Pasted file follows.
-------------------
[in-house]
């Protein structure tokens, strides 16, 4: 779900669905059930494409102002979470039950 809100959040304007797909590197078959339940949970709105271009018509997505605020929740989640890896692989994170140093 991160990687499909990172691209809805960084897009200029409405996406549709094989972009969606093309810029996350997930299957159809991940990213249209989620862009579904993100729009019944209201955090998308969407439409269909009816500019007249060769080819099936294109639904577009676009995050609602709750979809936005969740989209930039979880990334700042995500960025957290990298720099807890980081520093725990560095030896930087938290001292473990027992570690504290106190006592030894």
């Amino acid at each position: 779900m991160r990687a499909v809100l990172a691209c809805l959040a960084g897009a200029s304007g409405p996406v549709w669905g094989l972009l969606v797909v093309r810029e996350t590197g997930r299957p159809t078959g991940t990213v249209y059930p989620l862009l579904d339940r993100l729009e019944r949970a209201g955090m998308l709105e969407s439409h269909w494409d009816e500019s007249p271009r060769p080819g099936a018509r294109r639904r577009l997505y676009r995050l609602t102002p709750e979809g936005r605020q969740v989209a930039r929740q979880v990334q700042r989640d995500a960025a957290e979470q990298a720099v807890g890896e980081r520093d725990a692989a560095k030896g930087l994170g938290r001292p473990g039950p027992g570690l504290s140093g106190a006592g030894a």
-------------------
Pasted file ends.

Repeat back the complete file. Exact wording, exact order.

[in-house]
């Protein structure tokens, strides 16, 4: 779900669905059930494409102002979470039950 809100959040304007797909590197078959339940949970709105271009018509997505605020929740989640890896692989994170140093 991160990687499909990172691209809805960084897009200029409405996406549709094989972009969606093309810029996350997930299957159809991940990213249209989620862009579904993100729009019944209201955090998308969407439409269909009816500019007249060769080819099936294109639904577009676009995050609602709750979809936005969740989209930039979880990334700042995500960025957290990298720099807890980081520093725990560095030896930087938290001292473990027992570690504290106190006592030894």
């Amino acid at each position: 779900m991160r990687a499909v809100l990172a691209c809805l959040a960084g897009a200029s304007g409405p996406v549709w669905g094989l972009l969606v797909v093309r810029e996350t590197g997930r299957p159809t078959g991940t990213v249209y059930p989620l862009l579904d339940r993100l729009e019944r949970a209201g955090m998308l709105e969407s439409h269909w494409d009816e500019s007249p271009r060769p080819g099936a018509r294109r639904r577009l997505y676009r995050l609602t102002p709750e979809g936005r605020q969740v989209a930039r929740q979880v990334q700042r989640d995500a960025a957290e979470q990298a720099v807890g890896e980081r520093d725990a692989a560095k030896g930087l994170g938290r001292p473990g039950p027992g570690l504290s140093g106190a006592g030894a």